Akita Prefecture – Culture, Sightseeing and History

Akita, Japan – History, Cities, Festivals, Food and more.

When you ask most people if they’ve ever heard of a place called Akita, Japan, many people will either say no, or they’ll say isn’t that a dog breed’s name? But, if you were to ask people if they ever heard of the famous statue of Mary Magdalen that cried real human tears, you’ll have a lot of people saying yes. If you were to ask them where this happened, many will tell you… I don’t know.

So besides having the name of a type of dog breed, this rather large prefecture in Japan gets very little recognition in terms of it’s existence yet so many people are influenced by the area. This area’s largest attraction is the statue of Mary who has cried real tears. Many documentaries have shown and showed cased this statue, and the tears that have come from it, are actually human tears. So either it’s an epic hoax or that’s one interesting statue.

There are a few other things about Akita, Japan that are mildly interesting. Because honestly, this place of Japan besides its absolute beauty is not a very happening place. In fact it’s more so a major farm Prefecture, as it’s one of the largest growing Prefectures of rice in Japan. With that in mind it shouldn’t surprise you to know it’s also well known for it’s sake breweries. It’s also noted that Akita has the highest consumption rate of sake per person in the whole of Japan.

Again doesn’t surprise me after learning about this prefecture, there is nothing to do but drink and work! Since the 1945 the population has slowly been declining. Theory? Kids grow up and say…. “Screw this” and move to the city. If that’s the truth of the matter or not, I’d say it’s in the top 5 reasons why population has been declining. This area of Japan only has 1 million people who reside there, so if you’re looking to move somewhere in Japan that is not that crowded, you found it!

But this area despite it’s children not wanting to take up the family business (which is only about 11 percent of the population) Akita, is teeming with festivals, onsen, sightseeing, culture and women hunting >_<…

Let me explain a bit on the last part. In Akita, the women there are called Akita Bijin which means ‘beauties of Akita’. It’s well known across Japan that they are renowned for their white skin, rounded faces and high voices. These traits in Japan are highly desirable.

The sightseeing besides the geography of Akita which is absolutely amazing, has mostly increased because of a popular Korean TV drama called Iris. A few scenes just so happened to be filmed in Akita at a Lake called Tazawa and at the Oga GAO Aquarium.

Here is a great blog about Akita, Japan for additional information

READ MORE ABOUT JAPANESE PREFECTURES HERE

Learn about the history and culture of Akita JapanMain Cities of Akita:

Akita
Daisen
Katagami
Kazuno
Kitaakita
Nikaho
Noshiro
Oga
Oudate
Semboku
Yokote
Yurihonjou
Yuzawa

Famous Festivals and Events:

Kariwano Big Tug Destival – Daisen (February)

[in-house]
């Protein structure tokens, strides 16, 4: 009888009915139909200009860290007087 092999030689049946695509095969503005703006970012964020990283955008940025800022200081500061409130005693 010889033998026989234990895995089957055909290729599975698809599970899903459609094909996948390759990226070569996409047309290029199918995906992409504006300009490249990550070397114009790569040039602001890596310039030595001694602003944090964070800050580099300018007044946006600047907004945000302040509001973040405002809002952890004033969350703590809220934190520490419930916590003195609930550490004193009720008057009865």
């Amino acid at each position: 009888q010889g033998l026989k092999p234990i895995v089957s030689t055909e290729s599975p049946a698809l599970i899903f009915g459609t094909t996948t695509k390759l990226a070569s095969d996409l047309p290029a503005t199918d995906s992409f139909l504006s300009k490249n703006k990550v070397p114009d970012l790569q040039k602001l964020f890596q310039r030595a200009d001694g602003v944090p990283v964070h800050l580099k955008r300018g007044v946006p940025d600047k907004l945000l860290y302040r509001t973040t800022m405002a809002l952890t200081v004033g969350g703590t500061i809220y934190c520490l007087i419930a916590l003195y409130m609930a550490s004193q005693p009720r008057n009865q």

Amekko Festival, Odate (February)
Kamakura Snow Statue Event, Yokote (February)
Tsuchizaki Shinmei Festival, Akita (July)
Akita Kanto Festival, Akita (August)
Nishimonai Bon Dancing Festival, Ugo (August)
Kemanai Bon Dancing Festival, Daisen (August)
All Japan Firework Competition, Daisen (August)
Kakunodate Festival, Senboku (September)

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Hokkaido, Japan – Culture, History, Sightseeing an More

Learn the history of HokkaidoHokkaido, Japan – History, Cities, Festivals, Food and more.

Hokkaido (北海道 Hokkaidō) is Japan’s most northern region island and it’s closest prefecture neighbor is Aomori which is at the very northern part of the island of Honshu. Hokkaido was first ‘stolen’ from the Ainu people and made as a Japanese land mass in 1869 right after the beginning of the Meiji period.

It’s hard to describe the history and the current state of what Hokkaido is without explaining who first lived on this northern island of Japan before even the Japanese themselves occupied the land of what is now known as Japan. The Ainu people were the indigenous people that first inhabited the lands of Japan.

They are said to have come over from Russia long time ago when a frozen mass connected the island and Russia, and their ancestry has been said to stem back to the Jomon period, which is basically early man kind. I strongly recommend learning about the Ainu people, click here to learn more about Hokkaido the Ainu and where it’s been.

Hokkaido has been known as several names throughout history. Ezo, Yezo, Yeso and Yesso. It’s their second largest island of Japan and of course the most northern area of Japan before you get to the Kuril Islands and Russia. Hokkaido is separated from the island of Honshu of Japan by the Tsugaru Strait, but the two islands are now connected by an underwater railway called the Seikan Tunnel.

The main capital of Hokkaido is Sapporo, although there are several large cities in Hokkaido this is the only one that is ordinance-designated by the Japanese government. The Meiji period government had a tough decision to make when they came to renaming Hokkaido which was called Ezochi then.

They had a few choices when it came to renaming the island. They had Kaihokudo and Hokkaido, they of course decided to name the island Hokkaido, but they decided to write the kanji in a way to compromise between similar names then like Tokaido. But according to the Matsuura, the name Hokkaido was brought up because the Ainu people called the region Kai.